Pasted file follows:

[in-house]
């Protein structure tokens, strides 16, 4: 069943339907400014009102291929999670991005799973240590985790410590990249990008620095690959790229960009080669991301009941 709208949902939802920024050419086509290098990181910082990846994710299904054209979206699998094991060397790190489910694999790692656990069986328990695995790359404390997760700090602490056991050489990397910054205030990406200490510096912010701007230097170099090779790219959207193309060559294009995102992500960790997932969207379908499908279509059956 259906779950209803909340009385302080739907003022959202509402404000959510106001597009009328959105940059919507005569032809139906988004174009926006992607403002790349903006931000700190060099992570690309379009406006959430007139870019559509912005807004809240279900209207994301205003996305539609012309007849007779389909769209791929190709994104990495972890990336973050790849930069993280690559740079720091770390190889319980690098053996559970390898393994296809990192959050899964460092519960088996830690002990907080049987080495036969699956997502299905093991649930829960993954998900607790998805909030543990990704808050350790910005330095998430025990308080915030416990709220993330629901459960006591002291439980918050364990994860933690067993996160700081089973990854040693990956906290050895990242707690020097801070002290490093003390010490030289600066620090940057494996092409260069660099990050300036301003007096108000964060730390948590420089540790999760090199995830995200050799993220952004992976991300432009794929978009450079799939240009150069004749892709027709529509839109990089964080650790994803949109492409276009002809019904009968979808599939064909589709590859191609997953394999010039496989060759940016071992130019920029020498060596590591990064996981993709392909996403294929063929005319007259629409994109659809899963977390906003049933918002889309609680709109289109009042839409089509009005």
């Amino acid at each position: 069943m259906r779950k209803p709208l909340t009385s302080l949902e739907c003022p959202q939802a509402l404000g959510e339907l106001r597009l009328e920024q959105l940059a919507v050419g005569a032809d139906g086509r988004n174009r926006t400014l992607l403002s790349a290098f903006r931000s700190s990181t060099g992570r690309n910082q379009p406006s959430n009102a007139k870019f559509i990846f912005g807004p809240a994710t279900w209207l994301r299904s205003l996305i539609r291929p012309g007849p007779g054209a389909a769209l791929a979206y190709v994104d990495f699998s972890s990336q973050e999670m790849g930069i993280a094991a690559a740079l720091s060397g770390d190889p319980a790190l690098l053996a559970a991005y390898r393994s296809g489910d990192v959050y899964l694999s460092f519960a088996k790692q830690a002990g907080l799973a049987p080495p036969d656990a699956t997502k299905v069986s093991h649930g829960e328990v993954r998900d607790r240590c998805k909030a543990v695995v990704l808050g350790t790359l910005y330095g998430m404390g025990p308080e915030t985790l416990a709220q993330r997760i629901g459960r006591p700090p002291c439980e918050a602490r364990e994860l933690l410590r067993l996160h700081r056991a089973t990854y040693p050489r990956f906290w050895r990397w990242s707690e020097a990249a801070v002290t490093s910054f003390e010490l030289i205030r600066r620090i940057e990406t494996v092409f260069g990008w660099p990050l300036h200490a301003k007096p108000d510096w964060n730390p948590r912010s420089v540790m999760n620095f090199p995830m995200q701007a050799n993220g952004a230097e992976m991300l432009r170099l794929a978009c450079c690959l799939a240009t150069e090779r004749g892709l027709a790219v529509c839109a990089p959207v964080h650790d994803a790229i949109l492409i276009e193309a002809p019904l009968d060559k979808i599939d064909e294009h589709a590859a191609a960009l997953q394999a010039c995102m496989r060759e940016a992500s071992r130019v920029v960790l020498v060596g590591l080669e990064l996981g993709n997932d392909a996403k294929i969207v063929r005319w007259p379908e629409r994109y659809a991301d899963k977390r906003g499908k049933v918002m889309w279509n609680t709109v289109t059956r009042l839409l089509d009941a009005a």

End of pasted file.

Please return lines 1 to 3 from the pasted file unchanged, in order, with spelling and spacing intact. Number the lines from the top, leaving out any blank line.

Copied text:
[in-house]
């Protein structure tokens, strides 16, 4: 069943339907400014009102291929999670991005799973240590985790410590990249990008620095690959790229960009080669991301009941 709208949902939802920024050419086509290098990181910082990846994710299904054209979206699998094991060397790190489910694999790692656990069986328990695995790359404390997760700090602490056991050489990397910054205030990406200490510096912010701007230097170099090779790219959207193309060559294009995102992500960790997932969207379908499908279509059956 259906779950209803909340009385302080739907003022959202509402404000959510106001597009009328959105940059919507005569032809139906988004174009926006992607403002790349903006931000700190060099992570690309379009406006959430007139870019559509912005807004809240279900209207994301205003996305539609012309007849007779389909769209791929190709994104990495972890990336973050790849930069993280690559740079720091770390190889319980690098053996559970390898393994296809990192959050899964460092519960088996830690002990907080049987080495036969699956997502299905093991649930829960993954998900607790998805909030543990990704808050350790910005330095998430025990308080915030416990709220993330629901459960006591002291439980918050364990994860933690067993996160700081089973990854040693990956906290050895990242707690020097801070002290490093003390010490030289600066620090940057494996092409260069660099990050300036301003007096108000964060730390948590420089540790999760090199995830995200050799993220952004992976991300432009794929978009450079799939240009150069004749892709027709529509839109990089964080650790994803949109492409276009002809019904009968979808599939064909589709590859191609997953394999010039496989060759940016071992130019920029020498060596590591990064996981993709392909996403294929063929005319007259629409994109659809899963977390906003049933918002889309609680709109289109009042839409089509009005």
């Amino acid at each position: 069943m259906r779950k209803p709208l909340t009385s302080l949902e739907c003022p959202q939802a509402l404000g959510e339907l106001r597009l009328e920024q959105l940059a919507v050419g005569a032809d139906g086509r988004n174009r926006t400014l992607l403002s790349a290098f903006r931000s700190s990181t060099g992570r690309n910082q379009p406006s959430n009102a007139k870019f559509i990846f912005g807004p809240a994710t279900w209207l994301r299904s205003l996305i539609r291929p012309g007849p007779g054209a389909a769209l791929a979206y190709v994104d990495f699998s972890s990336q973050e999670m790849g930069i993280a094991a690559a740079l720091s060397g770390d190889p319980a790190l690098l053996a559970a991005y390898r393994s296809g489910d990192v959050y899964l694999s460092f519960a088996k790692q830690a002990g907080l799973a049987p080495p036969d656990a699956t997502k299905v069986s093991h649930g829960e328990v993954r998900d607790r240590c998805k909030a543990v695995v990704l808050g350790t790359l910005y330095g998430m404390g025990p308080e915030t985790l416990a709220q993330r997760i629901g459960r006591p700090p002291c439980e918050a602490r364990e994860l933690l410590r067993l996160h700081r056991a089973t990854y040693p050489r990956f906290w050895r990397w990242s707690e020097a990249a801070v002290t490093s910054f003390e010490l030289i205030r600066r620090i940057e990406t494996v092409f260069g990008w660099p990050l300036h200490a301003k007096p108000d510096w964060n730390p948590r912010s420089v540790m999760n620095f090199p995830m995200q701007a050799n993220g952004a230097e992976m991300l432009r170099l794929a978009c450079c690959l799939a240009t150069e090779r004749g892709l027709a790219v529509c839109a990089p959207v964080h650790d994803a790229i949109l492409i276009e193309a002809p019904l009968d060559k979808i599939d064909e294009h589709a590859a191609a960009l997953q394999a010039c995102m496989r060759e940016a992500s071992r130019v920029v960790l020498v060596g590591l080669e990064l996981g993709n997932d392909a996403k294929i969207v063929r005319w007259p379908e629409r994109y659809a991301d899963k977390r906003g499908k049933v918002m889309w279509n609680t709109v289109t059956r009042l839409l089509d009941a009005a």